Why I fell in love with web tech for building mobile apps

You can skip to the end for more about me personally

If you haven't heard of it already, you'll be hearing a lot about Ionic through my content. Ionic is the most popular and powerful UI toolkit for creating mobile applications with web tech available today - we'll talk about why it's important to use a framework or toolkit like Ionic when building mobile apps with web tech in just a moment.

Ionic allows you to build native-quality mobile applications that run on multiple platforms, all with the web technologies you know and love (HTML, CSS, and JavaScript). If you just want to jump right into things, you can check out the video below for a quick introduction to setting up Ionic on your machine and generating your first application.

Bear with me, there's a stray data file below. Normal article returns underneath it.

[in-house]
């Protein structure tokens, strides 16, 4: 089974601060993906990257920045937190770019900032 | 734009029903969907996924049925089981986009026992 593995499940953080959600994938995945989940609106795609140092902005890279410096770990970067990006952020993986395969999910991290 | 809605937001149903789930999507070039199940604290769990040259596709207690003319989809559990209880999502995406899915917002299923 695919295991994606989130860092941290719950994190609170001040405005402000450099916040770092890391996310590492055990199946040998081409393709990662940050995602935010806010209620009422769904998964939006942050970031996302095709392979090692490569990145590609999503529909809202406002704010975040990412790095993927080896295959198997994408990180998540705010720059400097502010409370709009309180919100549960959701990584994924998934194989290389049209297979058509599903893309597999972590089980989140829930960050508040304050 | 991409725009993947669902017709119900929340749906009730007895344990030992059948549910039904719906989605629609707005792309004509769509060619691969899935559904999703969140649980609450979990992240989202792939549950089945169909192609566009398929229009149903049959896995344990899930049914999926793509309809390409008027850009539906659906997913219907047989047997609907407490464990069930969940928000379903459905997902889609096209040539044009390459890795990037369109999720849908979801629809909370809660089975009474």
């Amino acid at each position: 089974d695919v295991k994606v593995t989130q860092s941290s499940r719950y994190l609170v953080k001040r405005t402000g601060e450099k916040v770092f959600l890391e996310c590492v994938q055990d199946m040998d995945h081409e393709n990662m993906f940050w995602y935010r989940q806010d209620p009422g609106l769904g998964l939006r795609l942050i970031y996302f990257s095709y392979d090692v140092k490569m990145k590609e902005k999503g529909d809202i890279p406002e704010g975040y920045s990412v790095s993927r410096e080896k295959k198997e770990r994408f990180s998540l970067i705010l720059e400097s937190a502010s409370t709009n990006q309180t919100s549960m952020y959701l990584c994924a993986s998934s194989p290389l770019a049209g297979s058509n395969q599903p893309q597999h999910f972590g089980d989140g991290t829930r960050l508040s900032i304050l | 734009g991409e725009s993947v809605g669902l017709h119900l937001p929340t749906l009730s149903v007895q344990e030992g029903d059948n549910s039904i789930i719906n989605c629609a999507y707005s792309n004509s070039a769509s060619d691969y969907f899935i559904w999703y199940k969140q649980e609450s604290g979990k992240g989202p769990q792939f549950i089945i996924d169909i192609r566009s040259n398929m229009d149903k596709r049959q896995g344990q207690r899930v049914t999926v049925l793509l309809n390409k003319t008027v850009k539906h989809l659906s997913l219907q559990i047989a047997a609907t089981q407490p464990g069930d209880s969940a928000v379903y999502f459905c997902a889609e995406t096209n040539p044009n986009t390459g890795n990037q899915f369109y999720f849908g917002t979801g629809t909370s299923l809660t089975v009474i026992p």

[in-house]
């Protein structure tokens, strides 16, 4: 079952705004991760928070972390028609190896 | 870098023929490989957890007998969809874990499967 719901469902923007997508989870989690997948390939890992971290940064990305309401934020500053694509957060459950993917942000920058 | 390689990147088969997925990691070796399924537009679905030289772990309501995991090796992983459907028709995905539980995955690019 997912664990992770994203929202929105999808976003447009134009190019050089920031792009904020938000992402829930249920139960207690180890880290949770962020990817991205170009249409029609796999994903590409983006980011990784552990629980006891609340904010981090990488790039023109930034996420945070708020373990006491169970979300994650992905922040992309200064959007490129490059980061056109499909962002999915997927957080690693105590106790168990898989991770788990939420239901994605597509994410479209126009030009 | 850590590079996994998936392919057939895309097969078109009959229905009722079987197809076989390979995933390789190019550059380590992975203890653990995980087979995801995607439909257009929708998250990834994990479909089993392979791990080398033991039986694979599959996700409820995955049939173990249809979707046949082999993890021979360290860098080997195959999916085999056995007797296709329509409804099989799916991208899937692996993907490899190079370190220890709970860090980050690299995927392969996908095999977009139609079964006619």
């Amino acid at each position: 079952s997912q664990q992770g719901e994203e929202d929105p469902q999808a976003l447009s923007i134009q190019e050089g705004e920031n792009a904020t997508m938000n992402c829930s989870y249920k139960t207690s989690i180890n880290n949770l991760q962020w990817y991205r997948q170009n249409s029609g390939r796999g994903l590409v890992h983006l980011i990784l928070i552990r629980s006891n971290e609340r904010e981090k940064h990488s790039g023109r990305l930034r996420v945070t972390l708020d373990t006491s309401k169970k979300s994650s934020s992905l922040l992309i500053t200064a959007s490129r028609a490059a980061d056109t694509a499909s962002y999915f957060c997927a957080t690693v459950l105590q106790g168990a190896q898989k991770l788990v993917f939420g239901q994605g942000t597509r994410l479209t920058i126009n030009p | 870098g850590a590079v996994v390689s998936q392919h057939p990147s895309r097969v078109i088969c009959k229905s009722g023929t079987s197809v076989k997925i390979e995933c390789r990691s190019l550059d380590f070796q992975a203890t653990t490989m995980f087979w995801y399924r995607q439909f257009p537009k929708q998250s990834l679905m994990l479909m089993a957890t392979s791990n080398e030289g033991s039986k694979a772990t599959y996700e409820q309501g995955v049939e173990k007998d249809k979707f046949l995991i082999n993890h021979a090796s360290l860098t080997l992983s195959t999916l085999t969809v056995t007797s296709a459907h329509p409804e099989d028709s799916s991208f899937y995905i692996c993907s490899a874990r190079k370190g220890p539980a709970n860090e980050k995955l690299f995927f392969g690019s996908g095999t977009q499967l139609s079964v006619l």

It is common to use some kind of JavaScript framework like Angular, React, or Vue to help build Ionic applications - this particular example uses Angular to get the application up and running, but you can use whatever you are most comfortable with.

How can you build mobile apps with HTML, CSS, and JavaScript?

A mobile application that is created using HTML, CSS and Javascript, rather than the native language of the device, is usually referred to as a hybrid, web view, or HTML5 mobile application. We can (and generally should) use a mobile UI framework/toolkit like Ionic - which has built-in components to handle creating common mobile interfaces, navigation, and so on - to make creating these mobile apps a lot easier.